(Note: I’m going to leave the original post as-is, but I don’t think I wrote it very well, so see the addendums to prevent misunderstandings. Maybe. This is the Internet after all.)
I read a blog post today that shocked me. A design agency taking credit for their client’s success. Which was surprising unto itself but what was more surprising was the content.
The suppostition that design was the key to Slack’s success.
Electric colors. Sassy copy. Is this what made the difference between success or failure?
No, it did not. I say this as a CEO of a company on Hipchat that switched his entire company to Slack, even though many employees complained that the improvements were incremental.
The big differences were these:
- A significantly better mobile app. Let’s face it, Slack understood the importance of mobile and invested in it far more than Hipchat, Flockdock and all the others
- Some very nuanced structural differences which enabled better “rooms” within the company, and entirely separate and secure experiences with clients, without a big UX headache
- The sense that Slack had momentum, vision, and creativity, and if we as a company had to bet on the partner for the future (and I’m serious about the phrase partner because as a distributed company, chat is mission critical), Slack was the company to go with. Some of this was tied to the founder — let’s face it, there are a lot of us that will try anything that Stuart or Caterina create — but the buzz, funding, and execution all came together.
Did I appreciate the copy? yes. The branding? yes. Did it make the decision? No.
Further, Slack has always understood, the way 37 Signals understood, that marketing is essential to success. Far too many startup people underestimate this and think everything banks on the product. I wrote on this before. Marketing isn’t a bad word. It is just the task of building indirect demand for your product.
I am not writing this note to throw a talented design agency under the bus. They did really great work. I am writing this note to remind all of us that silos don’t matter.
Design doesn’t save us. Strategy doesn’t save us. Engineering doesn’t save us. Marketing doesn’t save us. Customer support doesn’t save us.
No one gets to go on a pedestal.
Either it all works, or it doesn’t work.
It ain’t the electric colors, I hate to break it to MetaLab. It’s the whole picture. It’s the company that Butterfield has built and the way they as a team are executing. Product vision. Product execution. Company execution. Everyone.
One of my pet peeves right now is how design, which is finally getting its well-deserved moment in the sun, is getting a little too full of itself. Design is important, but the sun does not rise and fall on design. It takes a team.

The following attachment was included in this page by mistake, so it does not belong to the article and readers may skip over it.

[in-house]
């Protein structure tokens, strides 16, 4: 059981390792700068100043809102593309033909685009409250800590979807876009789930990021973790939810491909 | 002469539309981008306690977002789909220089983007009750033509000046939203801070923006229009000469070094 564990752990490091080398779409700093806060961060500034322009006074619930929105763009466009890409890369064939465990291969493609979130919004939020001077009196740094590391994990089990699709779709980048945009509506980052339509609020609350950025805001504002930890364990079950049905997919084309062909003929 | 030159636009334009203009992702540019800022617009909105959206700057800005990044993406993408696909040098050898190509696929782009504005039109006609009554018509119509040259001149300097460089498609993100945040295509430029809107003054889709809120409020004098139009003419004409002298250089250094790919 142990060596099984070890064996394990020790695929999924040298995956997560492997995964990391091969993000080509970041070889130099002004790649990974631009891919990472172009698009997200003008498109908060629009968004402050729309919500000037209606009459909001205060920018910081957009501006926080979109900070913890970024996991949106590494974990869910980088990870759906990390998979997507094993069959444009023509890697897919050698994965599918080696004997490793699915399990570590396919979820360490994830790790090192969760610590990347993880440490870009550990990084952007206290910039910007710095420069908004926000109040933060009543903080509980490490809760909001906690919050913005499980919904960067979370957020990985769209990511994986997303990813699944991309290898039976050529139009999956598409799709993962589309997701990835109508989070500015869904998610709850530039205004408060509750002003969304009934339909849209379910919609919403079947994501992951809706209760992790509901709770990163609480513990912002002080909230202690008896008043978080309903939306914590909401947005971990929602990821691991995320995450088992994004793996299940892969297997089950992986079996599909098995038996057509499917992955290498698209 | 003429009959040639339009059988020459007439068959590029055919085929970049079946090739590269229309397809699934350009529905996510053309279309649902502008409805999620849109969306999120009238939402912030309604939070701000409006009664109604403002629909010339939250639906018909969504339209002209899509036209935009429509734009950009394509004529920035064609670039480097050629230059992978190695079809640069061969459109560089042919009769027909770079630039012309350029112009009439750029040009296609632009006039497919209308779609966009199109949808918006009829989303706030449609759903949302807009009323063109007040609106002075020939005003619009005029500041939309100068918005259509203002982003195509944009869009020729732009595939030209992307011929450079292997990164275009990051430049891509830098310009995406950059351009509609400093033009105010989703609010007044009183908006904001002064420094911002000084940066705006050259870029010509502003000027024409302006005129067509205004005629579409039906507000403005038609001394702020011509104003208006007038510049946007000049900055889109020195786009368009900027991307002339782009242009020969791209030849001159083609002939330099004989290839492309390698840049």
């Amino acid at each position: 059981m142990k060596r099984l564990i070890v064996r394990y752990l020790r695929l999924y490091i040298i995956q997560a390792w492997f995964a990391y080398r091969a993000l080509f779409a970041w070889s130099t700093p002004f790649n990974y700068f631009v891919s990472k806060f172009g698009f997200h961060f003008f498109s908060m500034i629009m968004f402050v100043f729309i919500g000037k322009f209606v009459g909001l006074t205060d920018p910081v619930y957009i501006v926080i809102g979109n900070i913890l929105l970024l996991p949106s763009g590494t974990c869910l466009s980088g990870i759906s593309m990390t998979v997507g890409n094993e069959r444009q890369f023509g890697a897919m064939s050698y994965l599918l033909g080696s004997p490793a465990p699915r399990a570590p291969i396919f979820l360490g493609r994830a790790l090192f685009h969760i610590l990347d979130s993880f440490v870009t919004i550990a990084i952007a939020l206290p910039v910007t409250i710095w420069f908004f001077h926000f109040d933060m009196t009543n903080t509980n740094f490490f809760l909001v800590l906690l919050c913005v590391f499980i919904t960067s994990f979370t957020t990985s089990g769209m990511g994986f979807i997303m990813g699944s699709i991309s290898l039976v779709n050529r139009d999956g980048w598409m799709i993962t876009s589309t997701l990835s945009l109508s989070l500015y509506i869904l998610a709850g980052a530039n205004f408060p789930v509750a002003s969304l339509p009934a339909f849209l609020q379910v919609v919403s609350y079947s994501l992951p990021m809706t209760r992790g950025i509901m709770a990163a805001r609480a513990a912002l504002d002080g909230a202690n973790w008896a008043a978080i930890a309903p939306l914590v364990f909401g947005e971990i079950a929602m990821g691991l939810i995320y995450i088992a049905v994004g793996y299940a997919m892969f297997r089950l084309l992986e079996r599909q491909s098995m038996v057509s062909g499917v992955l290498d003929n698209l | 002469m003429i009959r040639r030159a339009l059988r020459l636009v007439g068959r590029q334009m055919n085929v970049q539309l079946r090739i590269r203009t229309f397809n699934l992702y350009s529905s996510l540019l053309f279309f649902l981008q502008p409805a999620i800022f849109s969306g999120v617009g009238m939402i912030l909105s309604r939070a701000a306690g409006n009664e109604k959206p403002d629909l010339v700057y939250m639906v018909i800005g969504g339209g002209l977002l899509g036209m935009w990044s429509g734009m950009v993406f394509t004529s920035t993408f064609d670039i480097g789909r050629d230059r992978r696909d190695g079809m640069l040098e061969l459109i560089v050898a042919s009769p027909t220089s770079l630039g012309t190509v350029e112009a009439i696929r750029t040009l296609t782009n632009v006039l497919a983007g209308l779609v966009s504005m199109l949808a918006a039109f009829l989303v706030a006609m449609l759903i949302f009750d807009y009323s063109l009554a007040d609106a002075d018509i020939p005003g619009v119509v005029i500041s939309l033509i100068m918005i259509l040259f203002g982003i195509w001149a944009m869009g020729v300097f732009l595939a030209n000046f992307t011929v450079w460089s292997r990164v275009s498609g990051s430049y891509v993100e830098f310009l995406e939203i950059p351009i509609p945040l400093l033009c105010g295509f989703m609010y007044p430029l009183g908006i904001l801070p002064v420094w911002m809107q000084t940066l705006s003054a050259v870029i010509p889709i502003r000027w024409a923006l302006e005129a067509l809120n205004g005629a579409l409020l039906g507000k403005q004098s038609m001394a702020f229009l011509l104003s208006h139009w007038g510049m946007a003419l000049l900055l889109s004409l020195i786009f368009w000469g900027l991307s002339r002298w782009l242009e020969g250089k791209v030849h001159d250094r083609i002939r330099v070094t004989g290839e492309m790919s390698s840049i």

I want to be fair to Andrew, the author of the original post, and share his tweet:
@giffco Didn’t at all mean to imply design is the only factor in Slack’s success. It takes a village to raise an app 🙂
— Andrew Wilkinson (@awilkinson) May 3, 2015
I wrote the orignal post quite quickly, and probably both I and the author of the original post feel like certain misunderstandings have unfolded. A few clarifications:
1. if it’s not clear, I think design is extremely important, and that design *was* important to Slack’s success. Just not everything. When I shifted our company of 100 people over to Slack from Hipchat (not a universally popular move), it wasn’t solely because of the three design elements mentioned in the original article (although I appreciated those elements), but rather because of some nuanced UX differences and the belief that Slack was the company to back — that they were going to invest more and execute better than the other players.
2. I think that MetaLab does great work. While I am not privvy to how Slack and Metalab interacted, the results of that collaboration were great. I also don’t think that Andrew really meant to take credit for Slack’s success. I think I misread that, the way some have misread this post.
3. I don’t view design as just the visual layer. My definition of design is extremely broad, and not merely the purview of people with “designer” in their title. I was reacting to the three points in the original post.
4. My ultimate point is that I want people thinking holistically about startup success. It’s easy to look for a silver bullet, but in my experience things are never that neat. And while “if we build it, they will come” might work for indie software projects, I rarely does for ambitious startups. You have to get the entire system working well.